Butterworth acquired the Butterworth property in 1975. There is a 7200 square foot concrete building on that property known as the Springhouse, located along the boundary with 26 Glenn Street. See Ex. 2. Immediately to the west of the Springhouse is a strip of land that separates 26 Glenn Street, to the north, from Glenn Street, to the south. To the north and east of the Springhouse is an acre of fenced-in land surrounding the spring itself. The spring is capable of producing approximately 600,000 gallons of springwater a day. There are two holding locations available for storing and loading the water into trucks for transport: one located immediately next to the Springhouse on the strip of land that separates 26 Glenn Street from the road, and the other located at the bottom of Glenn Street at its intersection with Commercial Street. Presently all the filling is done at the second location, the corner of Glenn and Commercial Streets, and no tankers access the Springhouse itself. Butterworth is currently in negotiations to begin selling its springwater to commercial bottlers and must expand its operations to do so. These expansion plans include the leveling and improvement of the strip of land between 26 Glenn Street and Glenn Street to accommodate an anticipated increase in truck traffic. The improvements will provide easier and safer access by allowing trucks to access the holding location in the Springhouse and then re-enter Glenn Street without reversing, and would likely require removal of the encroachments. Butterworth is also concerned about the possibility of contamination arising from the Fortiers use of this area; G.L. c. 21E regulates the storing of vehicles and equipment on the Butterworth property and if the existing encroachments continue Butterworth will have no control over the equipment or vehicles parked or stored on its property by the Fortiers.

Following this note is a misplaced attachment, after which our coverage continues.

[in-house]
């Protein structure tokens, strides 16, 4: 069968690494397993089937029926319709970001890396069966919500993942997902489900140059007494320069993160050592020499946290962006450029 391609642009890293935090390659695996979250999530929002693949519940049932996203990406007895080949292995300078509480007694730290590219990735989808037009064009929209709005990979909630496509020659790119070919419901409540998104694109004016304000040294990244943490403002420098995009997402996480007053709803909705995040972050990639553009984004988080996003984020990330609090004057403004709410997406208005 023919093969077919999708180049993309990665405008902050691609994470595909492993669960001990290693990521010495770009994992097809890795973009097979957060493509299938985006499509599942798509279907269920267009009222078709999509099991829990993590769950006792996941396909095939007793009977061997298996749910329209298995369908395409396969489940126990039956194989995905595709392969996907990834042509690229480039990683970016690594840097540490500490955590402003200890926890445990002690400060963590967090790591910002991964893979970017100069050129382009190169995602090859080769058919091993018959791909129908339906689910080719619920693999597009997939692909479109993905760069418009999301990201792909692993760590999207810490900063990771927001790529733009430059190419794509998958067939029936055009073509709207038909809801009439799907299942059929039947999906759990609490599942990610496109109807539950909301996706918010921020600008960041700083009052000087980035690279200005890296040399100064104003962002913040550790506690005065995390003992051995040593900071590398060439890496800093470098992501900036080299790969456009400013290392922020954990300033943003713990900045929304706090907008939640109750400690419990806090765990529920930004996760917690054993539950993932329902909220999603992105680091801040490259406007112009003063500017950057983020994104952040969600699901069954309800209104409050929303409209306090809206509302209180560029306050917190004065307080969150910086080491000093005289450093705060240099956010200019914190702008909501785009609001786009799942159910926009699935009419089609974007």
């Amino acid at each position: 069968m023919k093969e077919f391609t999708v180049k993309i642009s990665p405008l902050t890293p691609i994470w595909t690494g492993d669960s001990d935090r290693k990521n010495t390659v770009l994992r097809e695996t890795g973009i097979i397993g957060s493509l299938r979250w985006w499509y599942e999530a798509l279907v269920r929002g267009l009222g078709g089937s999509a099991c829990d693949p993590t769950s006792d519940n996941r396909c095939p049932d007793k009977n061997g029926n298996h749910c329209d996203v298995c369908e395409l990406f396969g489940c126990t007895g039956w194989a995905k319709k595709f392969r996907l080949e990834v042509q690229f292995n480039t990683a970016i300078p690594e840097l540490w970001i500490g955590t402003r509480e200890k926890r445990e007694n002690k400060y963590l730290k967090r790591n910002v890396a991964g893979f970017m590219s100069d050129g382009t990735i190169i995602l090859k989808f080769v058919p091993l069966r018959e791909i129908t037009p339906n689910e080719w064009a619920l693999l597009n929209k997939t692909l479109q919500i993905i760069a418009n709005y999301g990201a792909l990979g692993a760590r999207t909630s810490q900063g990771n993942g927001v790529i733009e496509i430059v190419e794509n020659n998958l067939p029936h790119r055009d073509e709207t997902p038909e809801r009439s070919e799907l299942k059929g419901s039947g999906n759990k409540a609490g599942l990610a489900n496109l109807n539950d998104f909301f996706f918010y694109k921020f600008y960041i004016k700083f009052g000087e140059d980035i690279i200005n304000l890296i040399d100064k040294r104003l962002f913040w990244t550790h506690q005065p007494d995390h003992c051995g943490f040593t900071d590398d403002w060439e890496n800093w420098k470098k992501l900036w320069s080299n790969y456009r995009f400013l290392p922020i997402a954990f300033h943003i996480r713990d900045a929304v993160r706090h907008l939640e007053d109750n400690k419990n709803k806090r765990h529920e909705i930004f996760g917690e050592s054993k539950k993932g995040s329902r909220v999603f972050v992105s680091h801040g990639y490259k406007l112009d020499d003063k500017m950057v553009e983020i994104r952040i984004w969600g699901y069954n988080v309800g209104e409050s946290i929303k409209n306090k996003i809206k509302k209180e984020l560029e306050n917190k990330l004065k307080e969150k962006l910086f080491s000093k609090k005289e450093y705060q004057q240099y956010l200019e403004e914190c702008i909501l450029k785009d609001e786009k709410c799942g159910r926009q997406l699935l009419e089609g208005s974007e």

The Fortiers have owned and lived at 22 Glenn Street, part of property once owned by Henry Charpentier, since 1983. They bought 22 Glenn Street in the belief that it had the benefit of an easement across the Butterworth property. [Note 5] The corner of their garage, the paved area in front of where they have since built a temporary storage structure, and the wooden tie wall located on the opposite side of that paved area were already in existence when the Fortiers bought the property in 1983. The corner of the Fortier garage encroaching over the property line is a triangular piece with an area of only 1.365 square feet, while the portions of the temporary storage structure and the wooden tie wall are larger. The paved area is significantly larger still; while no exact number was provided, the 2008 Survey (Ex. 3) indicates the area is over 300 square feet. Since owning 22 Glenn Street, the Fortiers have used this paved area for parking, storage, and to access the temporary storage structure.